Things start well with RZA sound-tracking realistic action in a grimy Russia but after that fake-looking CGI and plot-destroying bending of the laws of physics start to abound. Staggeringly a French director seems not to know how to showcase the Gallic invention of parkour, with an action sequence fizzling out as it fails to even palely imitate Casino Royale’s thrilling free-running extravaganza. The utter waste of talent in this film is exemplified by noted British character actor Mark Strong who is out-shone by his bad peroxide hair-do as the smuggler Finn. Melanie Thierry sleepwalks her way through proceedings, but perhaps she’s just trying to understand her apparent, and only occasional, Neo powers. Indeed, you will persistently shout ‘What?!’ at the logical lapses, especially the ending.

Vin Diesel can act when forced (Boiler Room) and deliver great big dumb blockbusters (xXx). This falls into some hellish in-between zone and its disaster status can be confirmed by the presence of Wilson Lambert as a mad scientist. Lambert has starred in Catwoman, Sahara, and both Matrix sequels and is the cinematic equivalent of a dead canary in a mining shaft. Avoid.

1/5

September 20, 2017

Kingsman: The Golden Circle

Director Matthew Vaughn helms a hasty sequel to his Mark Millar absurdist spy fantasy which sadly displays its hasty production.

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Our hero Eggsy (Taron Egerton) is waiting for a Kingsman cab when he is attacked by old rival Charlie (Edward Holcroft); unexpectedly, because he was presumed dead, and didn’t have a bionic arm. Said ‘arm’ leads to Eggsy and Merlin (Mark Strong) being the last Kingsmen standing, and having to seek help from their American cousins, the Statesmen. They get a gruff reception from Agent Tequila (Channing Tatum), but a warmer welcome from Merlin’s opposite number Ginger Ale (Halle Berry) who has developed a maguffin for dealing with headshots. Et voila – despite Colin Firth being shot in the head last time out – Harry lives! But will Harry recover his memories and his co-ordination in time to save the world from the depredations of drug baron Poppy (Julianne Moore) or does his distrust of Agent Whiskey (Pedro Pascal) bespeak incurable paranoia?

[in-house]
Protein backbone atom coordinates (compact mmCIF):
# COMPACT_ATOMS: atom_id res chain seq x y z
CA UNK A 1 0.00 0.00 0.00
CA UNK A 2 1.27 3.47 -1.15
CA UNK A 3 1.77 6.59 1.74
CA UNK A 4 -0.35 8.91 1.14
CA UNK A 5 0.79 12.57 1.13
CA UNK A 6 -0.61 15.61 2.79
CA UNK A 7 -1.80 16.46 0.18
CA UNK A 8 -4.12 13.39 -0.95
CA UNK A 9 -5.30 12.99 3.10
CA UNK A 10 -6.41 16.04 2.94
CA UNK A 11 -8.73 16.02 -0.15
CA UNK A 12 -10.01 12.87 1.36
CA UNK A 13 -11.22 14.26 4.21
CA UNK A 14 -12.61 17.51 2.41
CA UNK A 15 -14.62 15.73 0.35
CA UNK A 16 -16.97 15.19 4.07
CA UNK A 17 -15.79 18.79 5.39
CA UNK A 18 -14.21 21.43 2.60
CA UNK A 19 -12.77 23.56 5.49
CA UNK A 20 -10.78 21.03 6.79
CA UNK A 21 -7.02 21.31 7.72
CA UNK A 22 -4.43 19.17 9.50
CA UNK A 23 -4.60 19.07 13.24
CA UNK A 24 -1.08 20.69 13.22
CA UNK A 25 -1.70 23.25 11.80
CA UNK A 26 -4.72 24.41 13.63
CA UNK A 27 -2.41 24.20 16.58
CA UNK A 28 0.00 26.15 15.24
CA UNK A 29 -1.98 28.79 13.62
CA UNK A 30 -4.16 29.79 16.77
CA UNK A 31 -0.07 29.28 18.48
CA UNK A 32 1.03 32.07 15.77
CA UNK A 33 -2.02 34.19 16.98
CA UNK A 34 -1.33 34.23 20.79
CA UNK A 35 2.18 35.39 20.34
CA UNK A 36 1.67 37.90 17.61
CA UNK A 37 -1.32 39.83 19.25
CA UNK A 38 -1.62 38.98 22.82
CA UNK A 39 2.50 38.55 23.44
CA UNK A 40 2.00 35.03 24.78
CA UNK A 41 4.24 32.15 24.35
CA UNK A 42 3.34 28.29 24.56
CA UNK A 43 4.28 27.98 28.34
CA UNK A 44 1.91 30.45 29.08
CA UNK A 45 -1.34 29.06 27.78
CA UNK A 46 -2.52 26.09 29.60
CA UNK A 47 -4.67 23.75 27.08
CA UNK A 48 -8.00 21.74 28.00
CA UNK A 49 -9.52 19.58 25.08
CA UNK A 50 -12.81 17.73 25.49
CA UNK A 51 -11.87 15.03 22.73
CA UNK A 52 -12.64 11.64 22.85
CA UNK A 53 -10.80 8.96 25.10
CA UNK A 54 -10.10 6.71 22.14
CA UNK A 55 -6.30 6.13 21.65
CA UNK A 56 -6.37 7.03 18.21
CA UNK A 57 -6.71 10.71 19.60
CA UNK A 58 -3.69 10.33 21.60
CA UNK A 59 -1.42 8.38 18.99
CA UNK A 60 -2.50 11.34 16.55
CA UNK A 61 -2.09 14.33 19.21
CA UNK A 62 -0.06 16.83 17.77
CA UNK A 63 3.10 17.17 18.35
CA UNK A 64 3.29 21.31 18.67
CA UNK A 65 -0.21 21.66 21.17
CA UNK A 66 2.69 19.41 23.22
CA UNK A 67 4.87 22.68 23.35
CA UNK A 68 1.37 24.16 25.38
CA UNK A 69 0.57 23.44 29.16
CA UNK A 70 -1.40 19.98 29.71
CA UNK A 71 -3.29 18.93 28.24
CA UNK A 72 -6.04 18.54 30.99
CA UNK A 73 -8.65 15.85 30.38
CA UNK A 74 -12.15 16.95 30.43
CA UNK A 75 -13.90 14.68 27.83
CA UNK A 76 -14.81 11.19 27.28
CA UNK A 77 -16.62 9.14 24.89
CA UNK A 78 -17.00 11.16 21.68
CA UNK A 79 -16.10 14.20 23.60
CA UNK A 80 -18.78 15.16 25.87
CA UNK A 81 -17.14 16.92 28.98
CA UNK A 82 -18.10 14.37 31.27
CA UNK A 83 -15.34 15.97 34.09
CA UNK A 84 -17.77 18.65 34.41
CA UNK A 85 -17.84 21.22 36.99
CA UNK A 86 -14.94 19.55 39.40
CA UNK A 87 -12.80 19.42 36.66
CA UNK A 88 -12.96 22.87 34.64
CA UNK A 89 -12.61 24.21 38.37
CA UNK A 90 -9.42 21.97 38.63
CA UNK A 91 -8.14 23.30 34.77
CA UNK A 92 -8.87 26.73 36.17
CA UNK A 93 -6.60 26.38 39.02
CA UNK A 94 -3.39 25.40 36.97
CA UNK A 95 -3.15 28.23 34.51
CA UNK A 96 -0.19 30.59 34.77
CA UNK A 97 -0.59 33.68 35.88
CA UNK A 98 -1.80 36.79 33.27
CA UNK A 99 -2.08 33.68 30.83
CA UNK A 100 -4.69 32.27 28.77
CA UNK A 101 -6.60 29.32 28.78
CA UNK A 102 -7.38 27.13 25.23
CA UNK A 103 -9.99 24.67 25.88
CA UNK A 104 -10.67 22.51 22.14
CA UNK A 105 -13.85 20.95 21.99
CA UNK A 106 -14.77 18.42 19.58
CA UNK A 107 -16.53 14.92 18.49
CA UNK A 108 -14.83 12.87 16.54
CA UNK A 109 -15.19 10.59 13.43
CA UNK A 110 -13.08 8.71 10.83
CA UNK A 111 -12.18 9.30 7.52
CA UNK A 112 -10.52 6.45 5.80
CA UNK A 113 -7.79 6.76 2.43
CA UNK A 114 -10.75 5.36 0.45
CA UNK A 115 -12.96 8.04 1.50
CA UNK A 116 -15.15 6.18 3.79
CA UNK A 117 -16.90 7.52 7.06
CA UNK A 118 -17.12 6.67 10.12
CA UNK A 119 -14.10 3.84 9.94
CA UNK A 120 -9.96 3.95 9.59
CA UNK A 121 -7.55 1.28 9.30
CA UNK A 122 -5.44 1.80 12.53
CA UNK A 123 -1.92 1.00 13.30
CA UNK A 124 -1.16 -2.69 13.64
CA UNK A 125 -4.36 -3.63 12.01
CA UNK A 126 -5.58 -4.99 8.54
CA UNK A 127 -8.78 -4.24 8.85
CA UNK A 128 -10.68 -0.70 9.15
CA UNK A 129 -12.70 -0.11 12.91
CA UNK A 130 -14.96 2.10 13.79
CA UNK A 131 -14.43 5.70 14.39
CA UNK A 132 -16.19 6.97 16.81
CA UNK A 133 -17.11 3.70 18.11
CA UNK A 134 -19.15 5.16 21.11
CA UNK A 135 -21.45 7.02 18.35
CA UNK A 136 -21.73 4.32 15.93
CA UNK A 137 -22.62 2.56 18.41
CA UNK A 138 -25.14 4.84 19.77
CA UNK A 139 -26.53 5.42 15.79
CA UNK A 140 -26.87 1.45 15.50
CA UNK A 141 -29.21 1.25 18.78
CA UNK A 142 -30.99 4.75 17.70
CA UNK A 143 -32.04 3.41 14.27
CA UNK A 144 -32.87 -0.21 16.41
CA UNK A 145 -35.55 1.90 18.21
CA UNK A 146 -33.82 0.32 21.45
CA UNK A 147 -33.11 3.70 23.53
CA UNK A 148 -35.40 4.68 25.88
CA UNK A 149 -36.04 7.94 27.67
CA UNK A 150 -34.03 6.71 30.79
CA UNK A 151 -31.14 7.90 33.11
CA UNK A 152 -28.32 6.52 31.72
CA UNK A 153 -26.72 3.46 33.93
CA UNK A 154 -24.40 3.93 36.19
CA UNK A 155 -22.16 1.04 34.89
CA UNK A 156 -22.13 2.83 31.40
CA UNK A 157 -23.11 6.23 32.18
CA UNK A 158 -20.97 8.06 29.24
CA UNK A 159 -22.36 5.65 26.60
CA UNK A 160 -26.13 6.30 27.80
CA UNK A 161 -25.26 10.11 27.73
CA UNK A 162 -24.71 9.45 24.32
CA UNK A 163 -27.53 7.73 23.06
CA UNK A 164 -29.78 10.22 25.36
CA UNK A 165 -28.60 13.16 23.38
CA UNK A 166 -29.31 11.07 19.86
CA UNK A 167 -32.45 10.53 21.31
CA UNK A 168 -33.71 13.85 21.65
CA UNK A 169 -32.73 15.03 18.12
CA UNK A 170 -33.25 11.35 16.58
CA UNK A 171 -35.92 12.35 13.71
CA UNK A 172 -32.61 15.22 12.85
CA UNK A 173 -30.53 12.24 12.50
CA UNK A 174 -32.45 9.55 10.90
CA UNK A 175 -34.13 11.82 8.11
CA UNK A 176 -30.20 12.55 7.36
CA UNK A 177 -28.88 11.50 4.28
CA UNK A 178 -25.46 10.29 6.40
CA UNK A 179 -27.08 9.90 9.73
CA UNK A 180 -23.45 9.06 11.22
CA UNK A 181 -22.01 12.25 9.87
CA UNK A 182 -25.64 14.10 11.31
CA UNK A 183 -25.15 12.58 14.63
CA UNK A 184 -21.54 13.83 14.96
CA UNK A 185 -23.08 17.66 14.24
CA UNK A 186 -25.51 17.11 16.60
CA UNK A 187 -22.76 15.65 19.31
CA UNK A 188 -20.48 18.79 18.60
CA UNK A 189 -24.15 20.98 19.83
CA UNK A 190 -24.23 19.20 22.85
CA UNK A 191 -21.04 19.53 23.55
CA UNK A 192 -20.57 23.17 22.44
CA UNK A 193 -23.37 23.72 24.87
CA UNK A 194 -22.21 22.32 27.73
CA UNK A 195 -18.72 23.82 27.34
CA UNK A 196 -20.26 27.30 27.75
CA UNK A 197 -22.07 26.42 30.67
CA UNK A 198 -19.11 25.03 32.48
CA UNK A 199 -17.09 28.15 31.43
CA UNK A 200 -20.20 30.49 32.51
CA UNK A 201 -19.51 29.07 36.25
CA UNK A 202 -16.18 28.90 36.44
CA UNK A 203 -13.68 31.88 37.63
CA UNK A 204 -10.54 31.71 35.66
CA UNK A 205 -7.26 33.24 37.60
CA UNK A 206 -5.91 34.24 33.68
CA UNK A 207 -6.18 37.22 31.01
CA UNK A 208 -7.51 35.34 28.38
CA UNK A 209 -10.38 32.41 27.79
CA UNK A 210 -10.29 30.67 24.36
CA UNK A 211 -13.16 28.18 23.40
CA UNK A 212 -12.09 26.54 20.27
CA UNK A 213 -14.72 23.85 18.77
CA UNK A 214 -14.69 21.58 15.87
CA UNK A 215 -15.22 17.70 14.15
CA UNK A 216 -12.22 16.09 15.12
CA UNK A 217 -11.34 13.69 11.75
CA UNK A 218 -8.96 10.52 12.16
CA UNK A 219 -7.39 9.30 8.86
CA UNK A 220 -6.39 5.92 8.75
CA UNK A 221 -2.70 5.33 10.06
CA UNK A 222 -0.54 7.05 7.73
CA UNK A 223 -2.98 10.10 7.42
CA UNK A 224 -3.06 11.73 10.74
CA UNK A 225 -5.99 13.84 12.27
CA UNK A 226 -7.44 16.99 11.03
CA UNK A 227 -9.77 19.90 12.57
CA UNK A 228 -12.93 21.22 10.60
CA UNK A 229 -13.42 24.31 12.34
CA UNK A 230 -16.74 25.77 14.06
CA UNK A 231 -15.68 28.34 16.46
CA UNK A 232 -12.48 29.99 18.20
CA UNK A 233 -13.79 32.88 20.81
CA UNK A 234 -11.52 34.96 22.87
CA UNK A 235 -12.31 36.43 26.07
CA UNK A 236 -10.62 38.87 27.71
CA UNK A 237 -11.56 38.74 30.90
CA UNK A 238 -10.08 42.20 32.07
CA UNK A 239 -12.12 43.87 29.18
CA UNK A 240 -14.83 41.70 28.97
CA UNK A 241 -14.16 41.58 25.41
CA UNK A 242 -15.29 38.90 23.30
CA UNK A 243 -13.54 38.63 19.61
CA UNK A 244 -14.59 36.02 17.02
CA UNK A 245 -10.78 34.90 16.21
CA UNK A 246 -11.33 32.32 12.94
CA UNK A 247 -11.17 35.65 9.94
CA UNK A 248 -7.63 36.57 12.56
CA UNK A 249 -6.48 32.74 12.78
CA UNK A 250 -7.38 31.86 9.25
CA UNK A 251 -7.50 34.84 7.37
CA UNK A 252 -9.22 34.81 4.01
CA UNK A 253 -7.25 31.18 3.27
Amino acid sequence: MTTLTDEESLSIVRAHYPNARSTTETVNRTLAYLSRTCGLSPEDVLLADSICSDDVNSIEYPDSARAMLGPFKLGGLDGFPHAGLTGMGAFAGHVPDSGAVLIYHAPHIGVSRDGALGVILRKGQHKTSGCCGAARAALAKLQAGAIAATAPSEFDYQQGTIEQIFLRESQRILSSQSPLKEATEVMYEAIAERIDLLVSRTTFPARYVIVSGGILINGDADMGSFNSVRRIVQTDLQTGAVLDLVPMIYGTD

This sequel was written by Vaughn and Jane Goldman, but the tone is off; right from the twisted but not funny use of Chekhov’s meat-mincer in Poppy’s introduction. The fact that Eggsy and Merlin face the same Kingsmen apocalypse in this first act as the original’s third act feels very lazy, as does the Hollywood cliché for raising stakes in the finale.  This is a bloated movie: Tatum is barely in it,  Jeff Bridges even less so, and the impulsive jackass President played by Bruce Greenwood (!) feels like a late Trump-bashing addition to the script; especially his final scene which is a transparent and asinine piece of wish fulfilment. The running time could be trimmed by removing Elton John; his foul-mouthed temper-tantrums in support add nothing. Indeed all the swearing lacks the purposeful artistry of a McDonagh or Mamet.

A notably bombastic yet unmemorable score is punctuated by ecstatic uses of Prince’s ‘Let’s Go Crazy’ and John’s ‘Saturday Night’s Alright for Fighting’ for elaborate fights as Vaughn relentlessly searches for but never really finds an action sequence to equal the church brawl from the original. Like The Matrix Reloaded, physical reality is traded for bullet-time and CGI, and the magic of choreography is lost. Oddly the most effective use of music is the most muted; John Denver’s ‘Country Roads’ for an all guns blazing character moment. Hanna Alstrom’s Princess is now Eggsy’s girlfriend, possibly as a response to criticism, yet Poppy Delevingne’s femme fatale Clara is subjected to even more tasteless comic use than Alstrom was… Moore’s super-villain has an interesting plan; but you feel Vaughn and Goldman understand it to articulate something meaningful that they never actually articulate.